The “Triple Bottom Line” in Michigan’s coastal communities - Element 3: Housing opportunities
Providing many different housing options in Great Lakes coastal and waterfront communities improves quality of life for coastal residents and provide numerous economic and environmental benefits in Great Lakes coastal communities.
Coastal community residents have varying levels of income, interests, and needs when it comes to the type of home that best suits their lifestyle. Young professionals, families, and empty-nesters, for example, may prefer different sizes of homes in different locations nearby the things that are important to them. As stated in the introductory article, there is no “one size fits all” approach to achieving the triple-bottom line. Determining the appropriate amount, type and location of housing in coastal and waterfront communities requires understanding the current needs of the residents, as well as the expected future needs of the residents based on the community’s vision of what they want their community to look like.
Providing housing opportunities to coastal community residents and visitors improves the quality of life of the residents, while promoting local businesses and protecting local natural areas. Housing with convenient access to places of employment, shops, public recreational areas, schools, and even hospitals helps people get to know their community better. This fosters a “sense of place” that ties the residents to the community and creates a desire to protect the natural and cultural heritage. Providing diverse housing options that meet the changing needs of residents throughout their life allows residents to maintain this connection to their community.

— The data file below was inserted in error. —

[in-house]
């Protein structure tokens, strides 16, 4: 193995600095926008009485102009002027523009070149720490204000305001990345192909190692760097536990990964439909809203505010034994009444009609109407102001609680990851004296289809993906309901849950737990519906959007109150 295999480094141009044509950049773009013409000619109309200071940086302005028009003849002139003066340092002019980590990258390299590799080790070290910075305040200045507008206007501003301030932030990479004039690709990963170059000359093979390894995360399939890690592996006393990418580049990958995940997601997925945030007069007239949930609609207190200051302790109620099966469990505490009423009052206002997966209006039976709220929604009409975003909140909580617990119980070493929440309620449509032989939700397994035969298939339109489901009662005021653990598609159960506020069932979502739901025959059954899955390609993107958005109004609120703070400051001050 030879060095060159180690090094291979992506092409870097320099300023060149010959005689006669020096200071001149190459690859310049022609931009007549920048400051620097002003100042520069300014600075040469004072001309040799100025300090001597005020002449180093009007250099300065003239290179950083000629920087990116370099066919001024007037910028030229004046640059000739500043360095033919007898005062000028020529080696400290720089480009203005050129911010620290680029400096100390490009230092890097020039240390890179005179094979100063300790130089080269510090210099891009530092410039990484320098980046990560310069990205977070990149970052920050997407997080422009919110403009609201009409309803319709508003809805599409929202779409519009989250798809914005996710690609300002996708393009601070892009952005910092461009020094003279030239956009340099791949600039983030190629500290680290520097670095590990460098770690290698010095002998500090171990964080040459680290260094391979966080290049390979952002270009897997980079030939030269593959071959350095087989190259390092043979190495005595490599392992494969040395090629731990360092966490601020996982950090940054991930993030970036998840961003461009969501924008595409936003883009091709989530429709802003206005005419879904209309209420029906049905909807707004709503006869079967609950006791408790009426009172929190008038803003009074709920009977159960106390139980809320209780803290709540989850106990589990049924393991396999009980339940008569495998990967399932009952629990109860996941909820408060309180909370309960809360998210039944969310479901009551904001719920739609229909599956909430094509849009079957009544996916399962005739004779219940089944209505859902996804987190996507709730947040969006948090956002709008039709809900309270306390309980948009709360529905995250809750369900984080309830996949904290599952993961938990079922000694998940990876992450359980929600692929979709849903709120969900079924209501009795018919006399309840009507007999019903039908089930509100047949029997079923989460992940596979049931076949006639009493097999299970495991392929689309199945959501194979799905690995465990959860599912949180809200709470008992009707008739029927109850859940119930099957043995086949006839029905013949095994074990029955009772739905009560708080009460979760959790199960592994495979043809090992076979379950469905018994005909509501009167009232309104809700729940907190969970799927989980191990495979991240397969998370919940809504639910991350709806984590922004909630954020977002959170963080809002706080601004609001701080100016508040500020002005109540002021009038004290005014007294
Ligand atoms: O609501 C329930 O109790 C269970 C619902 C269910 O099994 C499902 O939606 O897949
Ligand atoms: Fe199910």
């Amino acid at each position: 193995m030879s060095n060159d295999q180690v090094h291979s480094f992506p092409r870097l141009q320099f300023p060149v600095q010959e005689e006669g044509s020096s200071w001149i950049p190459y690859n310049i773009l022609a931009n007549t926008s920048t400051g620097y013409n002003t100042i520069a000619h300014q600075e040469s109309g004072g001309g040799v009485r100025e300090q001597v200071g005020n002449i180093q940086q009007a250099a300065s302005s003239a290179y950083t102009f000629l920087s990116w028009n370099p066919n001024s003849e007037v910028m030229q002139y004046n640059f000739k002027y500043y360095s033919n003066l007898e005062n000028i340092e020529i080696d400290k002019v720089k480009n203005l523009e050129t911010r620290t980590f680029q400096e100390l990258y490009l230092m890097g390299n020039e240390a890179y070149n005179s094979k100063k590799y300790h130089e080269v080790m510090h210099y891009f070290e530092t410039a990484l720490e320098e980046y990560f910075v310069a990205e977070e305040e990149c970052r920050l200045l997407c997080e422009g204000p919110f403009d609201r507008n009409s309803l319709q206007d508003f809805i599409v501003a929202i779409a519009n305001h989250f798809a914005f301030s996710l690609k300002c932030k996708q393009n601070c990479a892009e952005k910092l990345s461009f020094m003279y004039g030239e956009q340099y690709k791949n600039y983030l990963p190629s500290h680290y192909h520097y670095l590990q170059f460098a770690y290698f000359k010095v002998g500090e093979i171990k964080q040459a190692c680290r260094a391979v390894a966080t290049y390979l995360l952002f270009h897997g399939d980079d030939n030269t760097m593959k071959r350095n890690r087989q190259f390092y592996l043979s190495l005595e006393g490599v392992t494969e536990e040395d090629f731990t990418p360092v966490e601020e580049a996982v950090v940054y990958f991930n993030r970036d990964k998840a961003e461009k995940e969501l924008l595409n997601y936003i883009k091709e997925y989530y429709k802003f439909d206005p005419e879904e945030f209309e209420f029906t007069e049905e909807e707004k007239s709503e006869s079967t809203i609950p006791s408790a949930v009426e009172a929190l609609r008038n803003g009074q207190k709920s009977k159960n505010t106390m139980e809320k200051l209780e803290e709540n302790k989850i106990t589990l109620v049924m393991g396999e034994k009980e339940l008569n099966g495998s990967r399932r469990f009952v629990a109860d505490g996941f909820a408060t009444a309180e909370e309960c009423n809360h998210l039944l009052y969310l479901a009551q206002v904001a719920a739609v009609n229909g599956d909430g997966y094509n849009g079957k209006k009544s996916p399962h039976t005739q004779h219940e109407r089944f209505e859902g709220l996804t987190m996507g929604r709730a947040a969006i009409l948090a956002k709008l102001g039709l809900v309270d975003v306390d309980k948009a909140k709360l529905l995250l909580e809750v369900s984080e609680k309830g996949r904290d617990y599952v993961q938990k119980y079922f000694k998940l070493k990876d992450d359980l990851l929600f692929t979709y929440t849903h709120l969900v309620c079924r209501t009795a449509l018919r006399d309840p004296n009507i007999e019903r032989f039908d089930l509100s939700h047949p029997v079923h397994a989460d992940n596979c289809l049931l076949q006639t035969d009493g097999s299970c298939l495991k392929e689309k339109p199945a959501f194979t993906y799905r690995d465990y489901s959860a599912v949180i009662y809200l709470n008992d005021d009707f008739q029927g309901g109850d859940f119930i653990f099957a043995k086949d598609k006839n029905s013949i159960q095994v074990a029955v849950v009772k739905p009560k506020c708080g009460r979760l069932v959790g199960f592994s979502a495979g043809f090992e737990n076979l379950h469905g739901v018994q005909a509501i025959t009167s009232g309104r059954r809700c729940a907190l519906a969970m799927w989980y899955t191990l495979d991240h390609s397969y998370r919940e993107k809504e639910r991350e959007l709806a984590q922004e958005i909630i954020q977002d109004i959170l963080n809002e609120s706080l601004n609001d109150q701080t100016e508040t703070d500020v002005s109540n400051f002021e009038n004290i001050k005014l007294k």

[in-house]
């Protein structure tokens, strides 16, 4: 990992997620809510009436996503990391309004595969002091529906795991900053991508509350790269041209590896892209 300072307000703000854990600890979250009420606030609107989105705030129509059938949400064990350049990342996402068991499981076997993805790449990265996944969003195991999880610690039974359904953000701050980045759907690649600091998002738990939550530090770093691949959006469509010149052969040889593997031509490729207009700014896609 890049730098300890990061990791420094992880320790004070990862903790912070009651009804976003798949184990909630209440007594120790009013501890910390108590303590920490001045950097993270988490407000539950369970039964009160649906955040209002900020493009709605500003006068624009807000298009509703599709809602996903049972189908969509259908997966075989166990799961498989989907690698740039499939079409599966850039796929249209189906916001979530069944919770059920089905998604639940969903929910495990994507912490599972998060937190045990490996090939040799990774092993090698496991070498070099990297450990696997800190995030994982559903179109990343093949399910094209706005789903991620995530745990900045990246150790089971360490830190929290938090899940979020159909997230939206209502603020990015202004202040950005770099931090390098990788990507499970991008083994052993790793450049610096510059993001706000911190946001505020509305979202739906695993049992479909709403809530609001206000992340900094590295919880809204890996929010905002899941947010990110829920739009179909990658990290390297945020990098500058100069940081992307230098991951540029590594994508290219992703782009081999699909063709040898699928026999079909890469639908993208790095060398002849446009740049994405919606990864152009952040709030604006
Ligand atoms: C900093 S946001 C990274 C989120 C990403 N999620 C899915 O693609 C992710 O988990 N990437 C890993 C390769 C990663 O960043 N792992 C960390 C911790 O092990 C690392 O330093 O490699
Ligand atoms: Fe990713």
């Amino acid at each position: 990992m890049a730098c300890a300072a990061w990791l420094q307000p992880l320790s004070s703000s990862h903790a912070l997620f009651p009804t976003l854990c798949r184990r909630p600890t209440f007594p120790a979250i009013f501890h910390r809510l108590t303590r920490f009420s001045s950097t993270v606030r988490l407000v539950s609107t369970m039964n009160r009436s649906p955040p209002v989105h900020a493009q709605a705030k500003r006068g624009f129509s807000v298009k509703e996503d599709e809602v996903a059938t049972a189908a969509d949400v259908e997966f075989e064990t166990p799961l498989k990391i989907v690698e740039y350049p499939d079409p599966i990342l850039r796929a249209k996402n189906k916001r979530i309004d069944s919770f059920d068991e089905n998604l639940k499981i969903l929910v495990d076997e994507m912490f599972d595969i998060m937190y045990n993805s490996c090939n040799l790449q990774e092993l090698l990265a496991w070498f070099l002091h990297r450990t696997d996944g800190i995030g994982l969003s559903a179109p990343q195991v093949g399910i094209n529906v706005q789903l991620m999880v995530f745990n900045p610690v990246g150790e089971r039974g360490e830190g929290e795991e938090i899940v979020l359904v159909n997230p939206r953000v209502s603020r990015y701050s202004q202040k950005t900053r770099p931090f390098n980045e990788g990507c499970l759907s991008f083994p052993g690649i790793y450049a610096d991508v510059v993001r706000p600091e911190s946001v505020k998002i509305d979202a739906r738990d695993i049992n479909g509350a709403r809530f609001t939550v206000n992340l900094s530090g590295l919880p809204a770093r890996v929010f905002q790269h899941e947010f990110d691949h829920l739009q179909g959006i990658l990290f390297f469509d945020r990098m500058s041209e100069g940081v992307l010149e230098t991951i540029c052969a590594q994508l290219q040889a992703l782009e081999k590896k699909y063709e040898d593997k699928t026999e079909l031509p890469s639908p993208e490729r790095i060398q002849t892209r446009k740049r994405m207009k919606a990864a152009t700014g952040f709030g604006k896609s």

In coastal and waterfront communities that have a large economic base from tourism, accommodating housing needs can become more difficult due to seasonal workers, visitors, and second-home residents. Hotels and cottages may be more likely used for seasonal visitors, and single-family homes retrofitted with a small living unit above a garage or in an attic could be rented out to seasonal workers. Live-aboard boats at a marina or public harbor that allows long-term moorage is another potential housing option for seasonal visitors and workers. This type of housing may even be preferable due to the location on the water and potential proximity to seasonal waterfront jobs.
Michigan State University Extension and Michigan Sea Grant are actively involved in projects that seek to protect the environment, improve the quality of life, and promote economic activity in Michigan’s coastal areas. This article was adapted from Smart Growth for Coastal and Waterfront Communities, a report created by the National Oceanic and Atmospheric Administration, the U.S. Environmental Protection Agency, the International City/County Management Association, and Rhode Island Sea Grant. The document can be accessed at: http://coastalsmartgrowth.noaa.gov.